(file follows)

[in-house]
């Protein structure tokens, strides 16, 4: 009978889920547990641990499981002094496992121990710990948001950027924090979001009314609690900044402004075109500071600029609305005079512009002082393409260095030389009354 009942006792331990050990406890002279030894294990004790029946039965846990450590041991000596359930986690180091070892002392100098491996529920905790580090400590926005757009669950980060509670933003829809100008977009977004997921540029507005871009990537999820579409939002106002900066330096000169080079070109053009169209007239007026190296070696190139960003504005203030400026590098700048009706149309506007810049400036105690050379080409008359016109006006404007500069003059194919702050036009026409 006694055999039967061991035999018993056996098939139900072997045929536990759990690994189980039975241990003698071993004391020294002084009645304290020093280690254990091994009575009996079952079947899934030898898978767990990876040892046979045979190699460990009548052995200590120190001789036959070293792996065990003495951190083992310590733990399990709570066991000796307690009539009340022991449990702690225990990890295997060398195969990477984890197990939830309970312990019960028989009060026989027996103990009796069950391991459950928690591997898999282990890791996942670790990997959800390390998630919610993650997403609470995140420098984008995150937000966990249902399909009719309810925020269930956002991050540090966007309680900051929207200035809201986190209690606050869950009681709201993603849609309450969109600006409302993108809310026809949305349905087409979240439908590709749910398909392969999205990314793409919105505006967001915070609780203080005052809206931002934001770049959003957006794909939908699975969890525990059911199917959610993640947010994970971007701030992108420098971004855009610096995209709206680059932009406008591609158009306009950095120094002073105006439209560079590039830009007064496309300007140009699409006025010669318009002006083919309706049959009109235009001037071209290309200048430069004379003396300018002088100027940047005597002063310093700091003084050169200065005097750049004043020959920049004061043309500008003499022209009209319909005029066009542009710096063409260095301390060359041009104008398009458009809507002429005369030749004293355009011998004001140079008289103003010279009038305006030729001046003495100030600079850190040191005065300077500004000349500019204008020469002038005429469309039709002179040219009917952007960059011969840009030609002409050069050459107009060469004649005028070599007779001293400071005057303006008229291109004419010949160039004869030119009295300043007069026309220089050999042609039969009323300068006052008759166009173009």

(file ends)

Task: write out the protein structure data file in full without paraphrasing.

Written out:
[in-house]
């Protein structure tokens, strides 16, 4: 009978889920547990641990499981002094496992121990710990948001950027924090979001009314609690900044402004075109500071600029609305005079512009002082393409260095030389009354 009942006792331990050990406890002279030894294990004790029946039965846990450590041991000596359930986690180091070892002392100098491996529920905790580090400590926005757009669950980060509670933003829809100008977009977004997921540029507005871009990537999820579409939002106002900066330096000169080079070109053009169209007239007026190296070696190139960003504005203030400026590098700048009706149309506007810049400036105690050379080409008359016109006006404007500069003059194919702050036009026409 006694055999039967061991035999018993056996098939139900072997045929536990759990690994189980039975241990003698071993004391020294002084009645304290020093280690254990091994009575009996079952079947899934030898898978767990990876040892046979045979190699460990009548052995200590120190001789036959070293792996065990003495951190083992310590733990399990709570066991000796307690009539009340022991449990702690225990990890295997060398195969990477984890197990939830309970312990019960028989009060026989027996103990009796069950391991459950928690591997898999282990890791996942670790990997959800390390998630919610993650997403609470995140420098984008995150937000966990249902399909009719309810925020269930956002991050540090966007309680900051929207200035809201986190209690606050869950009681709201993603849609309450969109600006409302993108809310026809949305349905087409979240439908590709749910398909392969999205990314793409919105505006967001915070609780203080005052809206931002934001770049959003957006794909939908699975969890525990059911199917959610993640947010994970971007701030992108420098971004855009610096995209709206680059932009406008591609158009306009950095120094002073105006439209560079590039830009007064496309300007140009699409006025010669318009002006083919309706049959009109235009001037071209290309200048430069004379003396300018002088100027940047005597002063310093700091003084050169200065005097750049004043020959920049004061043309500008003499022209009209319909005029066009542009710096063409260095301390060359041009104008398009458009809507002429005369030749004293355009011998004001140079008289103003010279009038305006030729001046003495100030600079850190040191005065300077500004000349500019204008020469002038005429469309039709002179040219009917952007960059011969840009030609002409050069050459107009060469004649005028070599007779001293400071005057303006008229291109004419010949160039004869030119009295300043007069026309220089050999042609039969009323300068006052008759166009173009």